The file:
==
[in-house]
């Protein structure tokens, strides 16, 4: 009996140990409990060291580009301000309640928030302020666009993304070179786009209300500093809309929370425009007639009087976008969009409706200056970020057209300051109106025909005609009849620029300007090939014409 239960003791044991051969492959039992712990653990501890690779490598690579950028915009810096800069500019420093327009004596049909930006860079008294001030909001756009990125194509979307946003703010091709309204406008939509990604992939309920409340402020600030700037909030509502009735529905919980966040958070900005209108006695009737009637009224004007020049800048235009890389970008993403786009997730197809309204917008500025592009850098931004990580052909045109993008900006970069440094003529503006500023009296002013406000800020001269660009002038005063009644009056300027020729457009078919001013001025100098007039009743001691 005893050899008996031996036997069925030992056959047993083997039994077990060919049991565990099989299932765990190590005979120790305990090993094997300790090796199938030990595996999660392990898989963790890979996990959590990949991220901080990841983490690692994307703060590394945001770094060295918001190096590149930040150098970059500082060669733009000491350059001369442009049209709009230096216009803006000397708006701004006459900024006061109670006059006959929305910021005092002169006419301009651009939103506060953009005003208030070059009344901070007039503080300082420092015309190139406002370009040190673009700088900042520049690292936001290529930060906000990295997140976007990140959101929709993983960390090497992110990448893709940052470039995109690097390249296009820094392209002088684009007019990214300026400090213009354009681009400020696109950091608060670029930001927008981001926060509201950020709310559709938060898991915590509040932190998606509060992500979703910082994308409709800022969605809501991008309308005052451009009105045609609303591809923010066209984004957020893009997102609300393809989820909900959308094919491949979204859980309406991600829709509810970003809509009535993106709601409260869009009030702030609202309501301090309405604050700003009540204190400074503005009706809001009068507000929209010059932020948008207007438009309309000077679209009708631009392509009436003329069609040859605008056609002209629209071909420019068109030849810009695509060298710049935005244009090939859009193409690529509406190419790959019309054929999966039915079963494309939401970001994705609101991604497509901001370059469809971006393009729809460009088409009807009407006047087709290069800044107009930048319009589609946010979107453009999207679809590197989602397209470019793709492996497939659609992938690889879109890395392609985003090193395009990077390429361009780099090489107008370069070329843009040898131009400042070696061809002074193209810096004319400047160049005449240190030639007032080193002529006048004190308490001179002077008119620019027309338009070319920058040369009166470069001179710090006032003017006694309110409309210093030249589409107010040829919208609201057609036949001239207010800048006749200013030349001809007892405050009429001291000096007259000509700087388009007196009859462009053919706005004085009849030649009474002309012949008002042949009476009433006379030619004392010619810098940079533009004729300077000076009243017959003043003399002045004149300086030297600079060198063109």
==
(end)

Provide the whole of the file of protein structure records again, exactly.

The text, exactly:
[in-house]
């Protein structure tokens, strides 16, 4: 009996140990409990060291580009301000309640928030302020666009993304070179786009209300500093809309929370425009007639009087976008969009409706200056970020057209300051109106025909005609009849620029300007090939014409 239960003791044991051969492959039992712990653990501890690779490598690579950028915009810096800069500019420093327009004596049909930006860079008294001030909001756009990125194509979307946003703010091709309204406008939509990604992939309920409340402020600030700037909030509502009735529905919980966040958070900005209108006695009737009637009224004007020049800048235009890389970008993403786009997730197809309204917008500025592009850098931004990580052909045109993008900006970069440094003529503006500023009296002013406000800020001269660009002038005063009644009056300027020729457009078919001013001025100098007039009743001691 005893050899008996031996036997069925030992056959047993083997039994077990060919049991565990099989299932765990190590005979120790305990090993094997300790090796199938030990595996999660392990898989963790890979996990959590990949991220901080990841983490690692994307703060590394945001770094060295918001190096590149930040150098970059500082060669733009000491350059001369442009049209709009230096216009803006000397708006701004006459900024006061109670006059006959929305910021005092002169006419301009651009939103506060953009005003208030070059009344901070007039503080300082420092015309190139406002370009040190673009700088900042520049690292936001290529930060906000990295997140976007990140959101929709993983960390090497992110990448893709940052470039995109690097390249296009820094392209002088684009007019990214300026400090213009354009681009400020696109950091608060670029930001927008981001926060509201950020709310559709938060898991915590509040932190998606509060992500979703910082994308409709800022969605809501991008309308005052451009009105045609609303591809923010066209984004957020893009997102609300393809989820909900959308094919491949979204859980309406991600829709509810970003809509009535993106709601409260869009009030702030609202309501301090309405604050700003009540204190400074503005009706809001009068507000929209010059932020948008207007438009309309000077679209009708631009392509009436003329069609040859605008056609002209629209071909420019068109030849810009695509060298710049935005244009090939859009193409690529509406190419790959019309054929999966039915079963494309939401970001994705609101991604497509901001370059469809971006393009729809460009088409009807009407006047087709290069800044107009930048319009589609946010979107453009999207679809590197989602397209470019793709492996497939659609992938690889879109890395392609985003090193395009990077390429361009780099090489107008370069070329843009040898131009400042070696061809002074193209810096004319400047160049005449240190030639007032080193002529006048004190308490001179002077008119620019027309338009070319920058040369009166470069001179710090006032003017006694309110409309210093030249589409107010040829919208609201057609036949001239207010800048006749200013030349001809007892405050009429001291000096007259000509700087388009007196009859462009053919706005004085009849030649009474002309012949008002042949009476009433006379030619004392010619810098940079533009004729300077000076009243017959003043003399002045004149300086030297600079060198063109």